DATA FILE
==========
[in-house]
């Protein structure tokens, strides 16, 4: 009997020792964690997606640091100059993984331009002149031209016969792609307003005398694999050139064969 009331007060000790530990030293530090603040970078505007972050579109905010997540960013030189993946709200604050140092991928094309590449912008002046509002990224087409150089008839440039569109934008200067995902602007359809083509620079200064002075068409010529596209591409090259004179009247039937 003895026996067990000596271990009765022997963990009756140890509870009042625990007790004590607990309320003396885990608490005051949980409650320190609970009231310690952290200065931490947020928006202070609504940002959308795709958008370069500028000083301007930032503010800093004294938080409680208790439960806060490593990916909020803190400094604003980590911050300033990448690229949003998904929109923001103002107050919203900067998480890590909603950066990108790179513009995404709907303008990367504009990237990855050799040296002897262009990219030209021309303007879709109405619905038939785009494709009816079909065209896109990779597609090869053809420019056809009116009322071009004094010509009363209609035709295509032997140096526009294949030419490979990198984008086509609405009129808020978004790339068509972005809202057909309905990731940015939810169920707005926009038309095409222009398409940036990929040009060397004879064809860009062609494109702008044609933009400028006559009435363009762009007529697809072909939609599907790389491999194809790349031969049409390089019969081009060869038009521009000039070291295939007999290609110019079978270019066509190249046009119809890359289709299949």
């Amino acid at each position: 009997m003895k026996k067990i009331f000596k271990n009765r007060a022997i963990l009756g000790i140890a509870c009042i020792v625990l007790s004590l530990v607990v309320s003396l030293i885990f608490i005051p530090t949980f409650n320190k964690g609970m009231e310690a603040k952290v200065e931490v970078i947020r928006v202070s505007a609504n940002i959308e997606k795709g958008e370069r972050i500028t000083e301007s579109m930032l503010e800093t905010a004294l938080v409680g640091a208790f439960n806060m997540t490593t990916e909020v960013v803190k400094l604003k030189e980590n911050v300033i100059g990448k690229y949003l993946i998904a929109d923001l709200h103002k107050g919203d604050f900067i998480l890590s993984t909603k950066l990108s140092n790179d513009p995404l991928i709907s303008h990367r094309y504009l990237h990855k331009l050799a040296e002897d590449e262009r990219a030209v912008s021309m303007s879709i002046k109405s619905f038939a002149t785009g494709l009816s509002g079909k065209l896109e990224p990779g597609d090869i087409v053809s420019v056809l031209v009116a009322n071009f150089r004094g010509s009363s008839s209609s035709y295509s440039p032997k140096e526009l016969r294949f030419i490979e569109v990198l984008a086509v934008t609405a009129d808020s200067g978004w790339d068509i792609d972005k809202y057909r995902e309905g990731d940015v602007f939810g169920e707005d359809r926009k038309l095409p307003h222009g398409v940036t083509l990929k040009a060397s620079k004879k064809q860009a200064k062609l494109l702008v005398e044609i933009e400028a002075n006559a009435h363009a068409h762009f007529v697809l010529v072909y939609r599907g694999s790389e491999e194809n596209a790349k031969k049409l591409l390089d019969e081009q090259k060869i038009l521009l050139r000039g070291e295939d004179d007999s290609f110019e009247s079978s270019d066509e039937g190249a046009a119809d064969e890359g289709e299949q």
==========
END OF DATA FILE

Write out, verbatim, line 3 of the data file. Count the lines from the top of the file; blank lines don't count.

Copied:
């Amino acid at each position: 009997m003895k026996k067990i009331f000596k271990n009765r007060a022997i963990l009756g000790i140890a509870c009042i020792v625990l007790s004590l530990v607990v309320s003396l030293i885990f608490i005051p530090t949980f409650n320190k964690g609970m009231e310690a603040k952290v200065e931490v970078i947020r928006v202070s505007a609504n940002i959308e997606k795709g958008e370069r972050i500028t000083e301007s579109m930032l503010e800093t905010a004294l938080v409680g640091a208790f439960n806060m997540t490593t990916e909020v960013v803190k400094l604003k030189e980590n911050v300033i100059g990448k690229y949003l993946i998904a929109d923001l709200h103002k107050g919203d604050f900067i998480l890590s993984t909603k950066l990108s140092n790179d513009p995404l991928i709907s303008h990367r094309y504009l990237h990855k331009l050799a040296e002897d590449e262009r990219a030209v912008s021309m303007s879709i002046k109405s619905f038939a002149t785009g494709l009816s509002g079909k065209l896109e990224p990779g597609d090869i087409v053809s420019v056809l031209v009116a009322n071009f150089r004094g010509s009363s008839s209609s035709y295509s440039p032997k140096e526009l016969r294949f030419i490979e569109v990198l984008a086509v934008t609405a009129d808020s200067g978004w790339d068509i792609d972005k809202y057909r995902e309905g990731d940015v602007f939810g169920e707005d359809r926009k038309l095409p307003h222009g398409v940036t083509l990929k040009a060397s620079k004879k064809q860009a200064k062609l494109l702008v005398e044609i933009e400028a002075n006559a009435h363009a068409h762009f007529v697809l010529v072909y939609r599907g694999s790389e491999e194809n596209a790349k031969k049409l591409l390089d019969e081009q090259k060869i038009l521009l050139r000039g070291e295939d004179d007999s290609f110019e009247s079978s270019d066509e039937g190249a046009a119809d064969e890359g289709e299949q």